The Royal Navy and Maritime Power in the Twentieth Century

By Ian Speller | Go to book overview

7

QUARANTINE OPERATIONS

The Royal Navy and the Palestine Patrol

Geoffrey Till

Now the Lord said to Abraham, 'Go from your country … to the land I will show you. And I will make you a great nation'.

Genesis XII, v 1-3

I will take the children of Israel … and will bring them into their own land … and they shall dwell therein, even they and their children forever.

Ezekiel XXXVII, v 21-25


Introduction1

As part of the British effort to control the influx of Jewish refugees into Palestine after the Second World War, the Royal Navy formally instituted the 'Palestine Patrol' in October 1945, although some refugee ships were intercepted before this date. The patrol lasted until the end of the British mandate over Palestine in June 1948. Figures vary greatly, but during the period of the patrol, some sixty ships carrying rather more than 50,000 refugees sought to break through the Navy's quarantine in order to put illegal migrants ashore in Palestine covertly since this would allow them to evade the authorities and melt into the Jewish population of that troubled area. Just under 3,000 of them, in eight ships, got through. 2

For the Royal Navy, recuperating after the simple brutalities of the Second World War, this was a difficult, complicated and generally distasteful operation. It was an important part of a policy towards, and a set of circumstances that surrounded, the 'Jewish problem' that had results that continue to divide the world, fifty years afterwards. The Royal Navy's role in these events shows how it is possible to win battles but still lose the war. The Palestine Patrol needs to be considered at the three levels of war - strategic (its place in British policy) operational (seen as a Mediterranean campaign) and tactical (boarding and physical contacts).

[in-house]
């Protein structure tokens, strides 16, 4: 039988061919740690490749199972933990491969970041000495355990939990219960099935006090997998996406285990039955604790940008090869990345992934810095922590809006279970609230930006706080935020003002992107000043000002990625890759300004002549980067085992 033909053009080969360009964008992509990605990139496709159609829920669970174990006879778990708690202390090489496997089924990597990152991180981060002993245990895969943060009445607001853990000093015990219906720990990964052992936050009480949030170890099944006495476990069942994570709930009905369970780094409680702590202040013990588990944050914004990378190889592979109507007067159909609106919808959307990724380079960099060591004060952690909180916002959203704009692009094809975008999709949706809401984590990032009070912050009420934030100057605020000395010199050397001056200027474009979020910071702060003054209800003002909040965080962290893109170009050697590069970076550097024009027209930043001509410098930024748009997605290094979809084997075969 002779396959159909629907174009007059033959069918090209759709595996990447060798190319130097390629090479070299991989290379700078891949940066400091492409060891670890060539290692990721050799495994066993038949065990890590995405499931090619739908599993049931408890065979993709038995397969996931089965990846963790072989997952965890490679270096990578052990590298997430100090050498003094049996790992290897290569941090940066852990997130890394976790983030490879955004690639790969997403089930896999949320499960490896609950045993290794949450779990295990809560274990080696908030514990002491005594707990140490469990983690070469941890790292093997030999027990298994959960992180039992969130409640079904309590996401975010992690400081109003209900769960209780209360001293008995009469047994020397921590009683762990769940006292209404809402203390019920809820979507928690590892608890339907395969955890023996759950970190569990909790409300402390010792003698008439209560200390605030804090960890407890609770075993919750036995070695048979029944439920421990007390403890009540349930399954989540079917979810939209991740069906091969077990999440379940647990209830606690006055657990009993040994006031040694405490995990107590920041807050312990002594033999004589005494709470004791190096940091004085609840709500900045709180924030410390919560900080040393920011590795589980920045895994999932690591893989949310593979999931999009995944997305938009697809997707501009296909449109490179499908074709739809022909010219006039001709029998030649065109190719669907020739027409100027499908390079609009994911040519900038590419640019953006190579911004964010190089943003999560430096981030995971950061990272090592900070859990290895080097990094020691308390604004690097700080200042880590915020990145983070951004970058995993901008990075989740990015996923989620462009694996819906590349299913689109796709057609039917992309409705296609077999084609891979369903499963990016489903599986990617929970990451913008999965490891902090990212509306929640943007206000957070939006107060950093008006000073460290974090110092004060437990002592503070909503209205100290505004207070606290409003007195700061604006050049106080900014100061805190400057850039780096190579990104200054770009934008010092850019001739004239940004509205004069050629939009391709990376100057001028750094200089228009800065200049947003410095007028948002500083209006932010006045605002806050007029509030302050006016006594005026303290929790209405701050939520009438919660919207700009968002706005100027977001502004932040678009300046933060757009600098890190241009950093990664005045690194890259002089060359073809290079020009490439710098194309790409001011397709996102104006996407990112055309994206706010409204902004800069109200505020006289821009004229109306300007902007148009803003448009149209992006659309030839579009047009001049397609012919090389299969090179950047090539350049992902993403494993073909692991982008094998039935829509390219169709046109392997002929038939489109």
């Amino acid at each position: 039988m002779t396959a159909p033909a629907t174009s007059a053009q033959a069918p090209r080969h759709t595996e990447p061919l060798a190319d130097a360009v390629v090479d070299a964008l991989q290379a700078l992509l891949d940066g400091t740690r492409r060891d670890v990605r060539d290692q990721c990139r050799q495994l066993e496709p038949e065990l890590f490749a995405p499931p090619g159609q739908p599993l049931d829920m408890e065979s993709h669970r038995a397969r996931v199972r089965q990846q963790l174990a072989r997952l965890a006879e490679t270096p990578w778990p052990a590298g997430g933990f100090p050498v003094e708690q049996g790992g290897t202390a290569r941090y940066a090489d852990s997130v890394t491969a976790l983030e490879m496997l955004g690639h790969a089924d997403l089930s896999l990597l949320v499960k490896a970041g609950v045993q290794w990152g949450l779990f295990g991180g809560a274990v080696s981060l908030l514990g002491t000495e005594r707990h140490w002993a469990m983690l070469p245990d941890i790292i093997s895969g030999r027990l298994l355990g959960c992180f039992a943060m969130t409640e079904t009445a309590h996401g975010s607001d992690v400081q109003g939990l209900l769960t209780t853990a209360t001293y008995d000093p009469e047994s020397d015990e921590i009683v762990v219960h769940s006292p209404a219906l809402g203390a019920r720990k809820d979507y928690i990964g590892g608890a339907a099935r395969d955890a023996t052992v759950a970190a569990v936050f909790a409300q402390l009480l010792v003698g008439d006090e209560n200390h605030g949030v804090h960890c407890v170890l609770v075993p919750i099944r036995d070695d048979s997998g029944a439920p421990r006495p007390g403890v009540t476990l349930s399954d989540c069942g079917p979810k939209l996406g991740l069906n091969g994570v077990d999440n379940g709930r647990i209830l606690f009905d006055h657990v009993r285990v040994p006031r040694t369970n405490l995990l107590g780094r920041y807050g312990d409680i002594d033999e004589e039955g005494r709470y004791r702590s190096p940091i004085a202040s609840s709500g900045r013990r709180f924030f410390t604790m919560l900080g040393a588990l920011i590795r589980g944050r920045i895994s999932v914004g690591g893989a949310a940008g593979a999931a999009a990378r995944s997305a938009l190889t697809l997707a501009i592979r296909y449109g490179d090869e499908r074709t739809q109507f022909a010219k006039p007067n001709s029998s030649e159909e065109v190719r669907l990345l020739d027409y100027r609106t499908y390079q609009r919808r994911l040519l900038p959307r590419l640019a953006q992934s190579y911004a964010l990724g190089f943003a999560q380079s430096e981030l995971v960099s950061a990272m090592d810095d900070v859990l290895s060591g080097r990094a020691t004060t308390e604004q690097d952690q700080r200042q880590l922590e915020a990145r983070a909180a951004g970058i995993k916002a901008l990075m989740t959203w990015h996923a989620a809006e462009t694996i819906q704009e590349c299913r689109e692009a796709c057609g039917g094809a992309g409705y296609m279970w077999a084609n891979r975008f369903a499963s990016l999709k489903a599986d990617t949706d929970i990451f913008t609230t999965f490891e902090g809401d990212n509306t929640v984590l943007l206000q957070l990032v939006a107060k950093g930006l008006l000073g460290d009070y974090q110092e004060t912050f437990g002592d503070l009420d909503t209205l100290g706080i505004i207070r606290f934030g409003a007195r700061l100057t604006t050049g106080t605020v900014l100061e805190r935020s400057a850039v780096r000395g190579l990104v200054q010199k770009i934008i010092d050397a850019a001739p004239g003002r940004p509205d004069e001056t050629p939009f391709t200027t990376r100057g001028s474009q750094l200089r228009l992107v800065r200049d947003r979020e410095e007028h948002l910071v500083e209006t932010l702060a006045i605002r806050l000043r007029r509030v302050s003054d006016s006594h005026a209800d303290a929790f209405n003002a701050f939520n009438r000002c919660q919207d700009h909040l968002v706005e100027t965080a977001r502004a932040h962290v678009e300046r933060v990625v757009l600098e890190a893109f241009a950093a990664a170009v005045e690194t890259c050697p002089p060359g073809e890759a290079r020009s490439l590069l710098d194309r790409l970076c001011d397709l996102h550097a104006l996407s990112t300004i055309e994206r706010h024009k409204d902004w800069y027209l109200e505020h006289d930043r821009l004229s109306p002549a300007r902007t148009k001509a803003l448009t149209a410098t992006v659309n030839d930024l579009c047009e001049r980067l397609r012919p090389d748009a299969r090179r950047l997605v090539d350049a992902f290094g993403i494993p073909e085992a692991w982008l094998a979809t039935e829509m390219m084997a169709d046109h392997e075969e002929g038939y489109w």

Strategically hopeless …

After the Second World War, the British government was confronted by a host of problems at the level of grand strategy which made the future of Palestine seem

-129-

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The Royal Navy and Maritime Power in the Twentieth Century
Table of contents

Table of contents

  • Title Page v
  • Contents vii
  • Foreword xi
  • Acknowledgements xiii
  • Abbreviations xiv
  • Introduction 1
  • 1 - The Transition to War 13
  • 2 - Sea Control in Narrow Waters 33
  • 3 - Sea Denial, Interdiction and Diplomacy 50
  • 4 - Air Power and Evacuations 67
  • 5 - Amphibious Operations 88
  • 6 - Maritime Power and Complex Crises 108
  • 7 - Quarantine Operations 129
  • 8 - Maritime Jurisdiction and the Law of the Sea 148
  • 9 - Naval Diplomacy 164
  • 10 - Operations in a War Zone 181
  • 11 - From Peacekeeping to Peace Enforcement 197
  • Select Bibliography 209
  • Index 215
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